By thelaegotist / /
The Super Bowl is the biggest day of the year for two things: football and advertising. And, depending on who you ask, the ads might even be the real star of the show.
According to a study by Statista, nearly a quarter of all Super Bowl viewers consider the ads to be the most important part of the game—and we can assume that most of the remaining audience doesn’t mind the commercials, either.
But what makes a good Super Bowl ad? And what trends should would-be advertisers be aware of? The team at Pavone has had its finger on the pulse of Big Game advertising for each of the last 16 years, thanks to the advertising agency’s national Super Bowl commercial poll, SpotBowl. www.spotbowl.com
According to the experts at SpotBowl, the 2019 game is shaping up to be one of the most memorable in recent years because of five key trends:
- WOMEN TAKING CENTER STAGE: The #MeToo movement has shined a white-hot spotlight on women’s issues and female empowerment, and at least two ads in 2019—Olay and the women-focused dating app Bumble—will feature female-first messages. The focus is overdue considering 45 percent of the NFL’s fanbase is women (according to the NFL).
- FEWER POLITICS: While the 2017 and 2018 games were heavy on political themes, advertisers are expected to steer clear of politics in 2019. The reason: It’s too easy to alienate a large contingency of consumers and viewers, and all affiliations agree that politics are best left to the talking heads on the news networks—at least on Super Bowl Sunday.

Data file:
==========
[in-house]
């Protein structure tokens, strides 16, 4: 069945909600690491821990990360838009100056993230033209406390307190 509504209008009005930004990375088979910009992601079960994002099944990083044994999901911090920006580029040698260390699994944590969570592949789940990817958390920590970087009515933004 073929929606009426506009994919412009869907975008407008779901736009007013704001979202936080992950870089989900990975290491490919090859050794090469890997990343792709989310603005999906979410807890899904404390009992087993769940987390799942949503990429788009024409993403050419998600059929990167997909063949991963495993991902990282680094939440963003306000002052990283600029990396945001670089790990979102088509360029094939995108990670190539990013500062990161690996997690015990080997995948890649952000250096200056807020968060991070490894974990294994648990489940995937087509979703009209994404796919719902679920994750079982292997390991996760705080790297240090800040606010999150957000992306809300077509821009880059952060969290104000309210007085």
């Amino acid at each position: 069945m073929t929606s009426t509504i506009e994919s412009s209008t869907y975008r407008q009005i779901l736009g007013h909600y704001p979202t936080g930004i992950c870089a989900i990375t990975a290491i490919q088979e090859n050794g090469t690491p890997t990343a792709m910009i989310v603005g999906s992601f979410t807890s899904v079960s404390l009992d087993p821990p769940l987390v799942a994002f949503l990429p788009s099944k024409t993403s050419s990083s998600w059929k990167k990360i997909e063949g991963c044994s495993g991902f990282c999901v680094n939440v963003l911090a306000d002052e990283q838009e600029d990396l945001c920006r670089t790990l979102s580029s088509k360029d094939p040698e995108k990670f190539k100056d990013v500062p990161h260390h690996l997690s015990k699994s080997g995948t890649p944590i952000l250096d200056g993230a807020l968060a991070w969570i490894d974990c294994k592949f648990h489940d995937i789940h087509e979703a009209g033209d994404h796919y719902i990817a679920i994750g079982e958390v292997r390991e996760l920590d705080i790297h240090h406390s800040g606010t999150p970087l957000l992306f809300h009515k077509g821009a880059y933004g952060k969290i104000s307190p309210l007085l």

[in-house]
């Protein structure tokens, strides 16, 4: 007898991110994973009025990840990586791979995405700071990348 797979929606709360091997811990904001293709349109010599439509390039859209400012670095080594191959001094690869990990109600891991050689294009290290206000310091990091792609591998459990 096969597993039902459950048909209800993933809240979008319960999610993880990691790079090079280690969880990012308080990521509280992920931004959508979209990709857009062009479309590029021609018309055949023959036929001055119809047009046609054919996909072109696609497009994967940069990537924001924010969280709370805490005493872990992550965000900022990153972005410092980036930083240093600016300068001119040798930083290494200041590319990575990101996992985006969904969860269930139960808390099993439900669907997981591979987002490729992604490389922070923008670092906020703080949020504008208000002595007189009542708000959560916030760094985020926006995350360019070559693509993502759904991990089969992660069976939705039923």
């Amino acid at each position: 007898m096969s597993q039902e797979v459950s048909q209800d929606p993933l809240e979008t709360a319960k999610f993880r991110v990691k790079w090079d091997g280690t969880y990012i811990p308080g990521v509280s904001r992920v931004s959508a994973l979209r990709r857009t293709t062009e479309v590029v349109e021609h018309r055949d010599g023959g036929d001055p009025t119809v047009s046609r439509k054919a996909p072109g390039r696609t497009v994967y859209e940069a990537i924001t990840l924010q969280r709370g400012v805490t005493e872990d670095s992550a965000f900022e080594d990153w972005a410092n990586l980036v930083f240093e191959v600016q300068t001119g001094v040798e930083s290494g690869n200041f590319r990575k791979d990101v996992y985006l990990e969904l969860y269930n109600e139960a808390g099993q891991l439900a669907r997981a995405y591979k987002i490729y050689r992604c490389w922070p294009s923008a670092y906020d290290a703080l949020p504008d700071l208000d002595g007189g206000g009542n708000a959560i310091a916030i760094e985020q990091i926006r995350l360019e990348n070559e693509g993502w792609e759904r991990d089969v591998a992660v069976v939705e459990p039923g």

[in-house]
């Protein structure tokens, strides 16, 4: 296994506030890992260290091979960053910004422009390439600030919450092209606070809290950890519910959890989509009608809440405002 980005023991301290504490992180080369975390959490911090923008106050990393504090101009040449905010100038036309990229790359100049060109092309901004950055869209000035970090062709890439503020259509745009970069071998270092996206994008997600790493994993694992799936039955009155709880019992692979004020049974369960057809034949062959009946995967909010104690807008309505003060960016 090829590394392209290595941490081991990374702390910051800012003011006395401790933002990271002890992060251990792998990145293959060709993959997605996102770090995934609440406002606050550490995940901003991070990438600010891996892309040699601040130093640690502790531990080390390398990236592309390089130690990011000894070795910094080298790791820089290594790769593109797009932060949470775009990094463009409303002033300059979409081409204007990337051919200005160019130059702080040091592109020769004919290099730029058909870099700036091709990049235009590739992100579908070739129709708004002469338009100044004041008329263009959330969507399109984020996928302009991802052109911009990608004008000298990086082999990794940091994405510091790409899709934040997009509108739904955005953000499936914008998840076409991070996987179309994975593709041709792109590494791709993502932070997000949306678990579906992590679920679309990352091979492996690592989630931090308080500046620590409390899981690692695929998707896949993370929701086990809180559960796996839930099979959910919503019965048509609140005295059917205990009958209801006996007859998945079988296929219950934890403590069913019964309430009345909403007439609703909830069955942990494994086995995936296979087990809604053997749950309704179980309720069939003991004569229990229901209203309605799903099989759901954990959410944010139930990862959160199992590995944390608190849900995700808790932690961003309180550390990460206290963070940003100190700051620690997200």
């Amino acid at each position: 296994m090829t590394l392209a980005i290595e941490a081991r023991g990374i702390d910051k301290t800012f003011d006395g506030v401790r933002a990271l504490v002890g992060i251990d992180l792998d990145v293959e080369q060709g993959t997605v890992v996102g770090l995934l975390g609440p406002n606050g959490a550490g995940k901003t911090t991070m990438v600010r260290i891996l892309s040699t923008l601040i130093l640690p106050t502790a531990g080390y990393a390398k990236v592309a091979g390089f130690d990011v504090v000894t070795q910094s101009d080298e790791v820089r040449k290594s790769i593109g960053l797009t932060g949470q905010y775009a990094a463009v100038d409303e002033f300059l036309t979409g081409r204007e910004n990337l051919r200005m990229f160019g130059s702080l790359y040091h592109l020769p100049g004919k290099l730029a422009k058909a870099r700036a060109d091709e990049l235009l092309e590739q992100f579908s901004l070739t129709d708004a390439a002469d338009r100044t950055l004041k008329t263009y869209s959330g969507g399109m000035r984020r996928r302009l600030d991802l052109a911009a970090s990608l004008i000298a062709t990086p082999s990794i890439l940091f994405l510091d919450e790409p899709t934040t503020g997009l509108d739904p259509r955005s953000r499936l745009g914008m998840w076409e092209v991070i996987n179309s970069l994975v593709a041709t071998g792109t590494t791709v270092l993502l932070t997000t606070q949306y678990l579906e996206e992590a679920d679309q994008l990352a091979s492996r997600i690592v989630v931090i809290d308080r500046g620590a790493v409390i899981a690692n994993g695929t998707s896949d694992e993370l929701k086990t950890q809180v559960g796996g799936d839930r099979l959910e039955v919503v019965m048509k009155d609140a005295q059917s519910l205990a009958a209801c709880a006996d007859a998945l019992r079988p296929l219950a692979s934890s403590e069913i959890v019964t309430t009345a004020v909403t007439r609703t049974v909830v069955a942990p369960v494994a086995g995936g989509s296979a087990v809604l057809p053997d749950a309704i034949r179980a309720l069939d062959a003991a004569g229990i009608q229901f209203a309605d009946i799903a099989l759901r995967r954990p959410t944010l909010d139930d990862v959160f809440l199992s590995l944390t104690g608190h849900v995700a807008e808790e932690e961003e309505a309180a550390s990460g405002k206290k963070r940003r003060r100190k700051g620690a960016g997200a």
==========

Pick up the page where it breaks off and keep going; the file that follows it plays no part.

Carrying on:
- MORE LAUGHS: Checking their politics at the door will allow advertisers to focus on a tried-and-true advertising trope: laughs. According to a study by the Villanova School of Business, 49 percent of Super Bowl ads over the past decade have featured humor. And that number is expected to increase in 2019 as more viewers seek refuge from the 24/7 barrage of political news in today’s media climate.
- DRIVING THE CONVERSATION ONLINE: Gone are the days when the Super Bowl was a battle waged solely by 30-second ads that played out on television. Today, brands recognize that the real battle for consumer attention is waged online and on social media. As a result, we’ll see more spots that tap into that digital power by driving viewers to microsites and inspiring social media buzz with hashtags.
- PRE-RELEASED ADS: Although pre-releases in 2019 are down slightly from the past few years, when between 50 and 75 percent of the ads were released ahead of time, many brands are still sharing their ads with fans before the game. While some see the tactic as taking some of the excitement and anticipation out of the commercial game, brands wisely see it as an opportunity to stoke the fires of pre-game buzz, both online and off.
But even if an advertiser is able to check all of the boxes for what makes an effective Super Bowl ad, the inevitable question remains: Is shelling out $5.2 million for 30 seconds of air time a good investment?
According to the team at SpotBowl, it is.
That’s especially true, given the astronomical viewership numbers the game is able to attract—the 2015 game was the most-watched television event in American history, with 114.5 million viewers—and the unprecedented focus placed on the ads.
“If you’re an advertiser looking for a highly targeted buy, the Super Bowl isn’t it,” said Pavone Media Director Cory Lorenz. “But if all you want are highly focused eyeballs, and lots of them, the Super Bowl is definitely worth the investment.”
Add it all up (and don’t forget to find a little extra money in the budget for a big-shot director and an A-list celebrity) and you might just find yourself with a winning Super Bowl ad. Or you could just sink the entire budget into digital and social media ads—but where’s the fun in that?
Communications Planning Director